The Supreme Court dismissing a public interest litigation against former Jammu & Kashmir chief minister Farooq Abdullah, facing charges under the sedition Act, has once again brought into focus the relevance of the draconian British-era law in a mature democracy. India has been witnessing a disturbing trend of treating any serious disagreement with the government of the day, irrespective of the nature of political dispensation, as seditious. And, cases are being filed under Section 124A of the IPC. Last week, a Delhi Sessions Court too resented the idea of putting people behind bars simply because they chose to disagree with the state policies. These two court rulings highlight how the governments have been misusing the provisions of the sedition law to stifle the voices of dissent. The crux of the PIL against Abdullah was that his views on the abrogation of Article 370 were anti-national and seditious in nature, particularly his statement that he would take the help of China to restore the special status to J&K. In an ideal democracy, people should not have any fear of government’s persecution while expressing their views. Before Independence, this law was used by the British to suppress the freedom movement. Ironically, the same draconian law has become a tool to be used against its own people. Interestingly, the United Kingdom, on which much of Indian jurisprudence is based, had abolished its sedition law in 2009 while the Indian version of the legislation still penalises a person who “by words, either spoken or written excites or attempts to excite disaffection towards the Government”.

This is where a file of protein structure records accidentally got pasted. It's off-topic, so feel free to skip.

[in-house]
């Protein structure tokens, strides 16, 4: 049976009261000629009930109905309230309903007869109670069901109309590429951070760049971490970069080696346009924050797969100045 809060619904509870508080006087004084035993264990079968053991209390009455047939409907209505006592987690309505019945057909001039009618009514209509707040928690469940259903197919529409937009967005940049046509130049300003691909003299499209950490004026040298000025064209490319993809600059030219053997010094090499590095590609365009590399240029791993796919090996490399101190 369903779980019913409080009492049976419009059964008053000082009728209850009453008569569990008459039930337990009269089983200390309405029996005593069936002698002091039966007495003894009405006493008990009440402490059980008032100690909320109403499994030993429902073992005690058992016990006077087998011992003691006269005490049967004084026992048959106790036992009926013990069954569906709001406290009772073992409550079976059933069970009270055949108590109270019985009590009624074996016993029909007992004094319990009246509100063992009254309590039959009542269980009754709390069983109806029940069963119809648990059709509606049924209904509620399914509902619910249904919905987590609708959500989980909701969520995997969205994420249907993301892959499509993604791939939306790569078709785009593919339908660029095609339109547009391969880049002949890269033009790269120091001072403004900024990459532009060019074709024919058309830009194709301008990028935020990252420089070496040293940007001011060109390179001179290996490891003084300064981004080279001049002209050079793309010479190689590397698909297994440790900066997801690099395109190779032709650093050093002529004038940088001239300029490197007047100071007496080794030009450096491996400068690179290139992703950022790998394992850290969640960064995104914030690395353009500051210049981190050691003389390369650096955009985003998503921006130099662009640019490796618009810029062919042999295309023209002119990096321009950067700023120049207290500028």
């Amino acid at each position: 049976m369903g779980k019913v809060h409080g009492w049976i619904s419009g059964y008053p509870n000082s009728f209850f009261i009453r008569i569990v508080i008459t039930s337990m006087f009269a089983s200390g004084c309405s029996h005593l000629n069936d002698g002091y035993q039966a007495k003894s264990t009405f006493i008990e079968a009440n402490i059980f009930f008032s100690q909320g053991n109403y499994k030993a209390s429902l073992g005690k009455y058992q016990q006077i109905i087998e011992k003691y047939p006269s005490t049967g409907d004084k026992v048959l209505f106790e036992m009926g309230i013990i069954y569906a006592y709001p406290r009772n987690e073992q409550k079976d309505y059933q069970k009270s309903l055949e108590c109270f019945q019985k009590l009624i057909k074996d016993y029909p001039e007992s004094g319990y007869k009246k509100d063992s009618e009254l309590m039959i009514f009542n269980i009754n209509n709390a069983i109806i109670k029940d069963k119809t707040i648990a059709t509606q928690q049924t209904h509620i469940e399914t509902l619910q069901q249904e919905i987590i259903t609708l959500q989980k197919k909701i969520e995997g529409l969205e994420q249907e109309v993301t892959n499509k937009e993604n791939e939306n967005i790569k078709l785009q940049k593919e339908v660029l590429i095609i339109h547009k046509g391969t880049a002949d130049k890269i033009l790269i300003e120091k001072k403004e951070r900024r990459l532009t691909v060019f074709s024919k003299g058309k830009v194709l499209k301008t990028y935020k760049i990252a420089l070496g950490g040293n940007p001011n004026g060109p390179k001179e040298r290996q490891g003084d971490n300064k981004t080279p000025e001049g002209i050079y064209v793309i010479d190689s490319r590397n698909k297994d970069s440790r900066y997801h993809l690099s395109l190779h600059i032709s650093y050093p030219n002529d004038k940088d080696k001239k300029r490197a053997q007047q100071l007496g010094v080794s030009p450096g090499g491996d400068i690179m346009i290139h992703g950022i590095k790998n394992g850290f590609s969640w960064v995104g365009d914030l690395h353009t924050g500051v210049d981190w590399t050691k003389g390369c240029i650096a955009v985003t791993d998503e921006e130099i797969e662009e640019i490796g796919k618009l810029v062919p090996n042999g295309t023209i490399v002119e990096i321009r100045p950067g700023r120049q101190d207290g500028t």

In the past, the government’s justification for retaining the sedition law was that the Supreme Court had repeatedly observed that mere possibility of misuse of a provision does not per se invalidate the legislation. Now that the apex court made a categorical observation against invoking the controversial law against the voices of dissent, the government must take a re-look at the law which is dangerously overbroad and capable of trapping the innocent. The misuse of this law has destroyed many lives and, ironically, the conviction rate in such cases has been less than 4%. Moreover, the provisions in the penal code dealing with offences against the state are adequate to achieve the object of protection of sovereignty. It is incongruous for a liberal and free democratic country to have a sedition law that fights its own citizens. In fact, criticism of the state is the essence of democracy. If we attempt to stifle criticism of the institutions, we will become a police state instead of a thriving democracy. In order to uphold the idea of democracy that the Constitution framers envisioned, India should eschew the word sedition from its statute books.
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